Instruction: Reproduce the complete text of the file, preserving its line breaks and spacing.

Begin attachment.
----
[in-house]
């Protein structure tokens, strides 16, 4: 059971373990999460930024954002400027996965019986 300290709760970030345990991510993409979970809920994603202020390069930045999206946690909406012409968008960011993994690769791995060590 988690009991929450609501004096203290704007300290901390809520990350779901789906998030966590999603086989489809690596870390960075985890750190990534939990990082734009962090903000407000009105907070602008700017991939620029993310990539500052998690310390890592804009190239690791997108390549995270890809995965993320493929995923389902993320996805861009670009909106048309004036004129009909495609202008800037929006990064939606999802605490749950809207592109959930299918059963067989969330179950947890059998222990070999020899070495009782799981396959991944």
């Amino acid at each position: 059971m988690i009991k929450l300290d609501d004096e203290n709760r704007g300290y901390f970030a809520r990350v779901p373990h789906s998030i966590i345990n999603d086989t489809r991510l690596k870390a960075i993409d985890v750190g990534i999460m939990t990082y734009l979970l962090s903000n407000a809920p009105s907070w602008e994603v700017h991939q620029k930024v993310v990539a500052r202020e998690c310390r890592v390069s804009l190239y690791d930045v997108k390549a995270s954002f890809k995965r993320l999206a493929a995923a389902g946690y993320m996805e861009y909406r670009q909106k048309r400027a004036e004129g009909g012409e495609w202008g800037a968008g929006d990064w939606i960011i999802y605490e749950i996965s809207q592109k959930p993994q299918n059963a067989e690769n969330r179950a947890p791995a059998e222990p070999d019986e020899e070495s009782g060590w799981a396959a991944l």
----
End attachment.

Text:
[in-house]
């Protein structure tokens, strides 16, 4: 059971373990999460930024954002400027996965019986 300290709760970030345990991510993409979970809920994603202020390069930045999206946690909406012409968008960011993994690769791995060590 988690009991929450609501004096203290704007300290901390809520990350779901789906998030966590999603086989489809690596870390960075985890750190990534939990990082734009962090903000407000009105907070602008700017991939620029993310990539500052998690310390890592804009190239690791997108390549995270890809995965993320493929995923389902993320996805861009670009909106048309004036004129009909495609202008800037929006990064939606999802605490749950809207592109959930299918059963067989969330179950947890059998222990070999020899070495009782799981396959991944």
């Amino acid at each position: 059971m988690i009991k929450l300290d609501d004096e203290n709760r704007g300290y901390f970030a809520r990350v779901p373990h789906s998030i966590i345990n999603d086989t489809r991510l690596k870390a960075i993409d985890v750190g990534i999460m939990t990082y734009l979970l962090s903000n407000a809920p009105s907070w602008e994603v700017h991939q620029k930024v993310v990539a500052r202020e998690c310390r890592v390069s804009l190239y690791d930045v997108k390549a995270s954002f890809k995965r993320l999206a493929a995923a389902g946690y993320m996805e861009y909406r670009q909106k048309r400027a004036e004129g009909g012409e495609w202008g800037a968008g929006d990064w939606i960011i999802y605490e749950i996965s809207q592109k959930p993994q299918n059963a067989e690769n969330r179950a947890p791995a059998e222990p070999d019986e020899e070495s009782g060590w799981a396959a991944l």